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Cycling as everyday mobility. Trends and policies in The Netherlands

Updated: Nov 20, 2018

28 NOV 2014 (FRI) | 19:00-20:00

Room 115, Knowles Building, The University of Hong Kong.



Prof Luca Bertolini Professor of Urban and Regional Planning, University of Amsterdam

Luca Bertolini is Professor of Urban and Regional Planning at the University of Amsterdam. His research and teaching focus on the integration of transport and land use planning. He has published more than 70 international peer-reviewed scientific journal articles, books and book chapters, including the three books 'Cities on Rails', 'Transit Oriented Development. Making it Happen' and ‘Transport Models in Urban Planning Practices. Tensions and Opportunities in a Changing Planning Context’. His research has often led to practice applications, as with the numerous applications of the 'node-place model', a method for assessing the development potential of station areas. He was the Principal Investigator of three recently completed projects researching cycling in the Netherlands.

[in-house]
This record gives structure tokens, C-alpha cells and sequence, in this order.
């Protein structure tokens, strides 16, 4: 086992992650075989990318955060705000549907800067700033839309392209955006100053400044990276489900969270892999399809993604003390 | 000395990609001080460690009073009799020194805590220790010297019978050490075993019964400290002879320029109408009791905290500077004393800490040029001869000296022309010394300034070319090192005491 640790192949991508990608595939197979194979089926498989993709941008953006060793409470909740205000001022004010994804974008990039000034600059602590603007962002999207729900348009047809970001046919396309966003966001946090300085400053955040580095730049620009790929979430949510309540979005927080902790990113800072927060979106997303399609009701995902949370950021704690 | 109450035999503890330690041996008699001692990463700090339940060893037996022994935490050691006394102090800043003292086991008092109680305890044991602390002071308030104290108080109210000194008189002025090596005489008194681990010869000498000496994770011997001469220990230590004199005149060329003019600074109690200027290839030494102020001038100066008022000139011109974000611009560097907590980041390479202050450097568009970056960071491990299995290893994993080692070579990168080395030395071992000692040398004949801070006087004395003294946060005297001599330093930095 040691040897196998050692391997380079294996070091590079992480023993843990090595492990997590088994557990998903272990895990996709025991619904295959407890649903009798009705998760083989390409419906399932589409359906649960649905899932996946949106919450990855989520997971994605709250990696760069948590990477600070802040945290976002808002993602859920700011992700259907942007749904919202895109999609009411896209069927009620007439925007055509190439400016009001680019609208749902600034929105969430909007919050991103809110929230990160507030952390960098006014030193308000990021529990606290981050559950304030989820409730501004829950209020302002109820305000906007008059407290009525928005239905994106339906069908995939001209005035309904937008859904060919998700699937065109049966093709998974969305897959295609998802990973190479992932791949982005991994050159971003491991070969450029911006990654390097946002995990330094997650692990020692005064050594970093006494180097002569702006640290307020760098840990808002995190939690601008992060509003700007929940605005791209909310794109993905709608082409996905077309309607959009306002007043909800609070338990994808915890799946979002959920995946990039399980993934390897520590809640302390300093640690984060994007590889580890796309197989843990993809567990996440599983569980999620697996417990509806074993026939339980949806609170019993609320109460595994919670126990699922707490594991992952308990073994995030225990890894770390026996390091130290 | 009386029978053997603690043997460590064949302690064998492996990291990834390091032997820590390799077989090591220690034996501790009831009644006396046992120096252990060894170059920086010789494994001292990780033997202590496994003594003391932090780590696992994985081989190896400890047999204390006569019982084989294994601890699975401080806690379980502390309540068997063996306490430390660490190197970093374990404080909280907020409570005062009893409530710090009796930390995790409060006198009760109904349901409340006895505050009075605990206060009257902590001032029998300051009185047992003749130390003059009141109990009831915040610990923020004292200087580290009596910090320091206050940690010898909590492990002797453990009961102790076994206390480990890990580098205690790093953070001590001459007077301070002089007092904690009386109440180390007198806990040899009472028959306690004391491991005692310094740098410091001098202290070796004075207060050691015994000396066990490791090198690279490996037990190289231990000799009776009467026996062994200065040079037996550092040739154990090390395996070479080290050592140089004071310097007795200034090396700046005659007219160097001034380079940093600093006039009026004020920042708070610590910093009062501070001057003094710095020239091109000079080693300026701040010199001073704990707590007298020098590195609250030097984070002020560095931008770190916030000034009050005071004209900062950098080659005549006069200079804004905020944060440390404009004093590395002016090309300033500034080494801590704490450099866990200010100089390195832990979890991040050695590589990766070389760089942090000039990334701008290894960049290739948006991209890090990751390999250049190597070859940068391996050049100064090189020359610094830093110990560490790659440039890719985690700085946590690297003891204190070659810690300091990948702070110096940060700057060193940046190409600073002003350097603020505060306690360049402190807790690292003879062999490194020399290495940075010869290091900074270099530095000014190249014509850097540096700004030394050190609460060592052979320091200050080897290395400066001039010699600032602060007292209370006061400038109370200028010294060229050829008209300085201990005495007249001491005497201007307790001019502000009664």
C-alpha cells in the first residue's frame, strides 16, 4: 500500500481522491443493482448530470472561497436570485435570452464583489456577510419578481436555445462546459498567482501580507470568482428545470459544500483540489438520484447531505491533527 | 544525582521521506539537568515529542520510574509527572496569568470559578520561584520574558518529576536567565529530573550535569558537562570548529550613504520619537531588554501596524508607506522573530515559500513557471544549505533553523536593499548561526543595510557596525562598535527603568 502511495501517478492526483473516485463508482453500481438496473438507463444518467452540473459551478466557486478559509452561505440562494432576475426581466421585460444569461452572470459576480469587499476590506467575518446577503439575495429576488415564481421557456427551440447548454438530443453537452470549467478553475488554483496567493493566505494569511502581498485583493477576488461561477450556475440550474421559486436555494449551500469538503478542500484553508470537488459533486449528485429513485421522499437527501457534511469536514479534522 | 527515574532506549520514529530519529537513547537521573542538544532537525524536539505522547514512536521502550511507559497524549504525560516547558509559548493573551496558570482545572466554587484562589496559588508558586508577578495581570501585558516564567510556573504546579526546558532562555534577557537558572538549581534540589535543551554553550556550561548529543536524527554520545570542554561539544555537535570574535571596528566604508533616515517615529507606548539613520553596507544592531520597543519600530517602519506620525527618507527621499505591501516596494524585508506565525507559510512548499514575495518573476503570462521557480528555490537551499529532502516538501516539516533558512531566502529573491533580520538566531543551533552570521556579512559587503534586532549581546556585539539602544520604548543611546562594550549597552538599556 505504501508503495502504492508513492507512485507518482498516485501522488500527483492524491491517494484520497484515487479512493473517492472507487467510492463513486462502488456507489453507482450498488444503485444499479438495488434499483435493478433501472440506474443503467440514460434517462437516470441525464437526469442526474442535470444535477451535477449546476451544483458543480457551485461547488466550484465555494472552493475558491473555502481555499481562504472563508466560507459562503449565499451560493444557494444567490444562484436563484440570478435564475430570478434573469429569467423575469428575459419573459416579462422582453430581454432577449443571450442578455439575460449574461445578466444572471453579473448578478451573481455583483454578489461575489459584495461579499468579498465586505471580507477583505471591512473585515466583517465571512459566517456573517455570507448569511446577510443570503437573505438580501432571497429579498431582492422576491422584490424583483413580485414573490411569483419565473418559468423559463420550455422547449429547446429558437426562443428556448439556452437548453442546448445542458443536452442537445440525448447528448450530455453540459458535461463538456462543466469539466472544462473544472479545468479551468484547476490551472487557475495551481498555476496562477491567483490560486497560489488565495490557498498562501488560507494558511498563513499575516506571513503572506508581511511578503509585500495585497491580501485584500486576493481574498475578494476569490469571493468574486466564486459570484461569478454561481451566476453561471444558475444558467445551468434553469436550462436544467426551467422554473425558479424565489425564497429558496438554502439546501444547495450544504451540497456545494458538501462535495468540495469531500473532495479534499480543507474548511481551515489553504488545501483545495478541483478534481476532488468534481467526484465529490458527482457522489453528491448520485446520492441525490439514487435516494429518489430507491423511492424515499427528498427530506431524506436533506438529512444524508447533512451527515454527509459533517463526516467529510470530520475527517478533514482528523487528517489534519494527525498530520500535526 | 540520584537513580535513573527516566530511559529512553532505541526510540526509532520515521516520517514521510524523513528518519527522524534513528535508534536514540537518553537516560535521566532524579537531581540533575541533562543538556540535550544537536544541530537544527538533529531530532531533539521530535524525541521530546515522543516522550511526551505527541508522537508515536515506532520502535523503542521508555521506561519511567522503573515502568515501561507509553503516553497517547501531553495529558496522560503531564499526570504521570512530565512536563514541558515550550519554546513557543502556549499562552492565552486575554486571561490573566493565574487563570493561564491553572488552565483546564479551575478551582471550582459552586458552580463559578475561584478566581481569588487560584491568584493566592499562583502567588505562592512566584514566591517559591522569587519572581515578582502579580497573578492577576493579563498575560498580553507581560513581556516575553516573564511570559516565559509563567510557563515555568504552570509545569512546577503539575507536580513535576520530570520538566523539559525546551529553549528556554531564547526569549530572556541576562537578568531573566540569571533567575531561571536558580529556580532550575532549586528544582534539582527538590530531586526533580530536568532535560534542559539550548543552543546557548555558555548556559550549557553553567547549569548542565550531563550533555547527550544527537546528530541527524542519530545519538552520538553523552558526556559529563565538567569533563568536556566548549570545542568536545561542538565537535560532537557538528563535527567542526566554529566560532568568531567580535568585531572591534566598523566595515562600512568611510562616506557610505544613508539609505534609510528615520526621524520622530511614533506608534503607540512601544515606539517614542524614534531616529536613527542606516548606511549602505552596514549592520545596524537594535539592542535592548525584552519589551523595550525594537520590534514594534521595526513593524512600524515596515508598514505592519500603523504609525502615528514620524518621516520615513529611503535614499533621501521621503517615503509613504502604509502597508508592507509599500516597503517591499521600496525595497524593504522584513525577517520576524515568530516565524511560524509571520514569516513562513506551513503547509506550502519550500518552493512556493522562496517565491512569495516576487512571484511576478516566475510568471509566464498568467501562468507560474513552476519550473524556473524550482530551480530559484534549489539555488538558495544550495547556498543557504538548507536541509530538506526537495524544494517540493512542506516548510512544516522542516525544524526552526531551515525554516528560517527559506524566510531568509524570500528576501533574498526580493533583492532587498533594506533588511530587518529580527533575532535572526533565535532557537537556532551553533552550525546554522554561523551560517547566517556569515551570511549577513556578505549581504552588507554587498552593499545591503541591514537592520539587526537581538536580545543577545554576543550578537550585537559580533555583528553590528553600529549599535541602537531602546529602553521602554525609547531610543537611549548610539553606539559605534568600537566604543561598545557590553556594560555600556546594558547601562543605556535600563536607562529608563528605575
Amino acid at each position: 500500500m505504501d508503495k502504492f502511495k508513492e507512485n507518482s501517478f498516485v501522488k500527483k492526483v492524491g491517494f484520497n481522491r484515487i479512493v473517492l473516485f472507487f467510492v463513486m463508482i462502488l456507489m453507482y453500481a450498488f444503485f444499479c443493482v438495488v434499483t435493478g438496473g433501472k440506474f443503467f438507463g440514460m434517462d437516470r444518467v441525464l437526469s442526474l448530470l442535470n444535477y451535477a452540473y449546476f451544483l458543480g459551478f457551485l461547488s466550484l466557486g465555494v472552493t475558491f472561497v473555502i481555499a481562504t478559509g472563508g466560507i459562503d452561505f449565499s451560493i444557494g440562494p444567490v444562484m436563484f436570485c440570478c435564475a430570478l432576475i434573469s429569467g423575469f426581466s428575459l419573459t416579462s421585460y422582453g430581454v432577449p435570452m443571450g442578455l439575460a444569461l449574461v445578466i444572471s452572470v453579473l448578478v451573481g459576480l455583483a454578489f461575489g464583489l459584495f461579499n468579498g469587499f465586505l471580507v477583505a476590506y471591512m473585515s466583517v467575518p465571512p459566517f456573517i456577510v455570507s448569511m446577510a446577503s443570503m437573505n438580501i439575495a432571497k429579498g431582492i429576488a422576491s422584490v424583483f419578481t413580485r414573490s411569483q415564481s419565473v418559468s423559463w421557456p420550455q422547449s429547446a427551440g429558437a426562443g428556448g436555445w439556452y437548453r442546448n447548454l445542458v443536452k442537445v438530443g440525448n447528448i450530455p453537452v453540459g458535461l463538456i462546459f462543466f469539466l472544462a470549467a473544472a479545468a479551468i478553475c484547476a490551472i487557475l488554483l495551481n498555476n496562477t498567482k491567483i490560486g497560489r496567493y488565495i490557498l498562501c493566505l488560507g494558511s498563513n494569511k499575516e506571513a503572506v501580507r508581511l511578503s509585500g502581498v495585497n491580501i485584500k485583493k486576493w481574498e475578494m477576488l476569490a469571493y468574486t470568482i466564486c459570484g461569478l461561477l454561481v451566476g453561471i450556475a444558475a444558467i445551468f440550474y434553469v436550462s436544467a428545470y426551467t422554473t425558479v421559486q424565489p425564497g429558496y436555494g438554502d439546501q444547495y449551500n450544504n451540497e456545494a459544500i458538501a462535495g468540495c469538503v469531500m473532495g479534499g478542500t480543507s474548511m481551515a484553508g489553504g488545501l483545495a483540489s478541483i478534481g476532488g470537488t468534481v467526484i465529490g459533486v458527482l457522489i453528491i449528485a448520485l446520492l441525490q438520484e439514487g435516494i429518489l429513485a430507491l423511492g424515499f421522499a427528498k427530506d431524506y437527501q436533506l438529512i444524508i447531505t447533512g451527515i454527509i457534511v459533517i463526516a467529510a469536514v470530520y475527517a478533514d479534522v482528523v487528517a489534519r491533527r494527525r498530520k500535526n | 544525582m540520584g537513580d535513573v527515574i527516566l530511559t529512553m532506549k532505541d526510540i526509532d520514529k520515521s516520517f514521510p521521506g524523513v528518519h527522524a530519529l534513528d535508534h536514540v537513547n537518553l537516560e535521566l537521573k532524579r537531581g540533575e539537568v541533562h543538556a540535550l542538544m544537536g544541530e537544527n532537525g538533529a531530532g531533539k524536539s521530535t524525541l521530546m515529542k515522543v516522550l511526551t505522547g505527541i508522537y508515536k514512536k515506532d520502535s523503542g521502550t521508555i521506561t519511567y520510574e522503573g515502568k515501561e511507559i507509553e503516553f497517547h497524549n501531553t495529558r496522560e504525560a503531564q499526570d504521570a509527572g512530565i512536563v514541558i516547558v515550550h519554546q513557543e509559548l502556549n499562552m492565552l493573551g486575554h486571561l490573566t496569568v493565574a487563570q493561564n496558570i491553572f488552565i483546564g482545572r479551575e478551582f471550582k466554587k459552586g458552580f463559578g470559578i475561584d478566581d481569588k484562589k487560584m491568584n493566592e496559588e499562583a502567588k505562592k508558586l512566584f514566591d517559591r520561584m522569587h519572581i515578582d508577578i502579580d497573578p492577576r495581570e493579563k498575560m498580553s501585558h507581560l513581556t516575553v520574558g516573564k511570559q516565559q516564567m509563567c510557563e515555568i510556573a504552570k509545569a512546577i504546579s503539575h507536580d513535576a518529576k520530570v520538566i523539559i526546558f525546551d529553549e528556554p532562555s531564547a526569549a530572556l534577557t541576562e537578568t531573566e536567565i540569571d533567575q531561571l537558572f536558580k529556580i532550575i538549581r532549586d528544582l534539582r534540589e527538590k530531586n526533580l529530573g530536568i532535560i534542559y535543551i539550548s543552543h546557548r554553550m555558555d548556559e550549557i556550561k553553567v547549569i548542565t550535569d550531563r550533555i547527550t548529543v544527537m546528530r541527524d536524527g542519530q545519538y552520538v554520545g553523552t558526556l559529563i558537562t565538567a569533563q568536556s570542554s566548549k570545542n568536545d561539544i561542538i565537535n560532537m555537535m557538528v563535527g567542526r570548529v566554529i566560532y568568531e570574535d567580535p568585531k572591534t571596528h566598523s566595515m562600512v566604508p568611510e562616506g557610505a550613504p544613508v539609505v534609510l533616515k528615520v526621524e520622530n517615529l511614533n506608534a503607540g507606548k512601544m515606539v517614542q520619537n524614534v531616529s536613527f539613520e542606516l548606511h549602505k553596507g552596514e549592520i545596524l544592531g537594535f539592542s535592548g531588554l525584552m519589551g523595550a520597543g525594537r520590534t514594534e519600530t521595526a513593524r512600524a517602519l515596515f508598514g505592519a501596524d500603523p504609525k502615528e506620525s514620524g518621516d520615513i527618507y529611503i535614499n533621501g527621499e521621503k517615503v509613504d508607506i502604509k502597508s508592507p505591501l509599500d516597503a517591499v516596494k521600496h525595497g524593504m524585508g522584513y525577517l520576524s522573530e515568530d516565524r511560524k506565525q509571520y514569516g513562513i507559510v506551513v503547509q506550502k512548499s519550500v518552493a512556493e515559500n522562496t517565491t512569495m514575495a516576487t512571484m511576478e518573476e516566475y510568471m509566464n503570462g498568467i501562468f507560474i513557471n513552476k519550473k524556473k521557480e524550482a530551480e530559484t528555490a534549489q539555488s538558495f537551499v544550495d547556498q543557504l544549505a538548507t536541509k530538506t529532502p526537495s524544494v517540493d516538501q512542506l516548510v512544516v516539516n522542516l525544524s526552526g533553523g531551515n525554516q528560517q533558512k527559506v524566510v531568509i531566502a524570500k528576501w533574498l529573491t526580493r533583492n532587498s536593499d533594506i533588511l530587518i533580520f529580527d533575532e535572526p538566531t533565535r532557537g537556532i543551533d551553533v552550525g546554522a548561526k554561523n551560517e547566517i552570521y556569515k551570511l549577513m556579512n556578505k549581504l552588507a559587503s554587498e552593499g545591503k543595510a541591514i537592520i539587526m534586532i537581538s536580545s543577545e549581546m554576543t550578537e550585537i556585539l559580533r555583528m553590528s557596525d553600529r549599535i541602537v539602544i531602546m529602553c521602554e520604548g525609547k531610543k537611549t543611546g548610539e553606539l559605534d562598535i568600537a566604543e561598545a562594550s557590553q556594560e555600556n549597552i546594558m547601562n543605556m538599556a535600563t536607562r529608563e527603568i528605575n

With more than a quarter of all trips made by bike the Netherlands has the highest share of cycling among developed nations, making it the ideal place to look at to understand what a world where cycling is a dominant transportation mode might look like. While the share of cycling in the Netherlands has been stable for years, there is high and growing differentiation in bike use. In cities volumes are high and growing, in the countryside low and declining, but there are also large differences between places with similar levels of urbanization. Cycling is high among the young, while it is much reduced when setting up a family. The elderly are the group showing the most pronounced growth in bike use in recent years, and there is growth also among young urbanites, but cycling remains foreign to most non-Western migrants. Differentiated trends ask differentiated policies. An effective cycling policy has both hard and soft components. A comparative analysis in Dutch medium sized cities shows that providing infrastructure for cycling and decreasing attractiveness of car use is important, but also the organization and implementation of policy, scope for experiments, and strong leadership. Is there anything that Hong Kong and China can learn from the Dutch experience? And why should they bother? Come along, and we’ll discuss!


Organizers:Master of Arts in Transport Policy and Planning, HKU (MATPP)

Institute of Transport Studies, HKU (ITS)


20141128 Seminar Poster

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